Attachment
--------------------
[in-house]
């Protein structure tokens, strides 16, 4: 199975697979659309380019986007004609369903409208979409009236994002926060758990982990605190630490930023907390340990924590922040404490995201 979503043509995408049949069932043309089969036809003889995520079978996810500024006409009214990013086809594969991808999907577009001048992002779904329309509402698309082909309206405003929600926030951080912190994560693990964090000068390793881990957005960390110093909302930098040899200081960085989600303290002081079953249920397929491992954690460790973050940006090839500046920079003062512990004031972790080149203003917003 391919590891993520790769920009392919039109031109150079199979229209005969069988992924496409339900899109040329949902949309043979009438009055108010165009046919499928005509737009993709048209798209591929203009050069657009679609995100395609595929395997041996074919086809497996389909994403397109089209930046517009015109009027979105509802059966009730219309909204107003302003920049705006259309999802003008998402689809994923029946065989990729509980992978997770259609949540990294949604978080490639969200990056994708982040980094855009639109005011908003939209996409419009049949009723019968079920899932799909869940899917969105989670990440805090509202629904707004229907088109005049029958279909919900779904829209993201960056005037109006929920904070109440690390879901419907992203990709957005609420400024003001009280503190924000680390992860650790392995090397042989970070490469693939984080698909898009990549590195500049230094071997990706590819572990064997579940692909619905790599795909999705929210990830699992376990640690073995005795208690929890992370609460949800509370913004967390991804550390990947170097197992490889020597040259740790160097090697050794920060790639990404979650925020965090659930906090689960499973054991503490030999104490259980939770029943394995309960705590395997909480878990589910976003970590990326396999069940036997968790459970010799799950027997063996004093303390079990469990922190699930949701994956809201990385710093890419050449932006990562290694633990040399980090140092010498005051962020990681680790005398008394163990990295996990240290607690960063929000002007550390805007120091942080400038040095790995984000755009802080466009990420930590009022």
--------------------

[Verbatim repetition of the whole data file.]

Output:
[in-house]
């Protein structure tokens, strides 16, 4: 199975697979659309380019986007004609369903409208979409009236994002926060758990982990605190630490930023907390340990924590922040404490995201 979503043509995408049949069932043309089969036809003889995520079978996810500024006409009214990013086809594969991808999907577009001048992002779904329309509402698309082909309206405003929600926030951080912190994560693990964090000068390793881990957005960390110093909302930098040899200081960085989600303290002081079953249920397929491992954690460790973050940006090839500046920079003062512990004031972790080149203003917003 391919590891993520790769920009392919039109031109150079199979229209005969069988992924496409339900899109040329949902949309043979009438009055108010165009046919499928005509737009993709048209798209591929203009050069657009679609995100395609595929395997041996074919086809497996389909994403397109089209930046517009015109009027979105509802059966009730219309909204107003302003920049705006259309999802003008998402689809994923029946065989990729509980992978997770259609949540990294949604978080490639969200990056994708982040980094855009639109005011908003939209996409419009049949009723019968079920899932799909869940899917969105989670990440805090509202629904707004229907088109005049029958279909919900779904829209993201960056005037109006929920904070109440690390879901419907992203990709957005609420400024003001009280503190924000680390992860650790392995090397042989970070490469693939984080698909898009990549590195500049230094071997990706590819572990064997579940692909619905790599795909999705929210990830699992376990640690073995005795208690929890992370609460949800509370913004967390991804550390990947170097197992490889020597040259740790160097090697050794920060790639990404979650925020965090659930906090689960499973054991503490030999104490259980939770029943394995309960705590395997909480878990589910976003970590990326396999069940036997968790459970010799799950027997063996004093303390079990469990922190699930949701994956809201990385710093890419050449932006990562290694633990040399980090140092010498005051962020990681680790005398008394163990990295996990240290607690960063929000002007550390805007120091942080400038040095790995984000755009802080466009990420930590009022």